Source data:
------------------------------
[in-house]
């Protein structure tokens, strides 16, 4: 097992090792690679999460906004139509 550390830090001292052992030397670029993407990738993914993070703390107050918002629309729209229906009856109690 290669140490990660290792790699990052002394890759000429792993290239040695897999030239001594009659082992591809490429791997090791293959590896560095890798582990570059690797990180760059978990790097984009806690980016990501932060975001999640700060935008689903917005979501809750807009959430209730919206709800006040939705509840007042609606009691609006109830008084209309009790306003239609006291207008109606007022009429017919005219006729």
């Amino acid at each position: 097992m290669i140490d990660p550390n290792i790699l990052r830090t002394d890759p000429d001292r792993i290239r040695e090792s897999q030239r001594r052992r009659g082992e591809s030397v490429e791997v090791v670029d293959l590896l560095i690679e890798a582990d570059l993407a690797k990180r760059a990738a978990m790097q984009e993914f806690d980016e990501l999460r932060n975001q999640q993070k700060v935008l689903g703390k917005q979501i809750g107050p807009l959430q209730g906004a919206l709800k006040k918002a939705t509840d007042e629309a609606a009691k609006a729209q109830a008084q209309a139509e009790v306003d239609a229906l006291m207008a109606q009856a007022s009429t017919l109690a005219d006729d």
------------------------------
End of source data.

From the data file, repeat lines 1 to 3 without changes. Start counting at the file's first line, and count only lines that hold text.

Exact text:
[in-house]
């Protein structure tokens, strides 16, 4: 097992090792690679999460906004139509 550390830090001292052992030397670029993407990738993914993070703390107050918002629309729209229906009856109690 290669140490990660290792790699990052002394890759000429792993290239040695897999030239001594009659082992591809490429791997090791293959590896560095890798582990570059690797990180760059978990790097984009806690980016990501932060975001999640700060935008689903917005979501809750807009959430209730919206709800006040939705509840007042609606009691609006109830008084209309009790306003239609006291207008109606007022009429017919005219006729």
């Amino acid at each position: 097992m290669i140490d990660p550390n290792i790699l990052r830090t002394d890759p000429d001292r792993i290239r040695e090792s897999q030239r001594r052992r009659g082992e591809s030397v490429e791997v090791v670029d293959l590896l560095i690679e890798a582990d570059l993407a690797k990180r760059a990738a978990m790097q984009e993914f806690d980016e990501l999460r932060n975001q999640q993070k700060v935008l689903g703390k917005q979501i809750g107050p807009l959430q209730g906004a919206l709800k006040k918002a939705t509840d007042e629309a609606a009691k609006a729209q109830a008084q209309a139509e009790v306003d239609a229906l006291m207008a109606q009856a007022s009429t017919l109690a005219d006729d």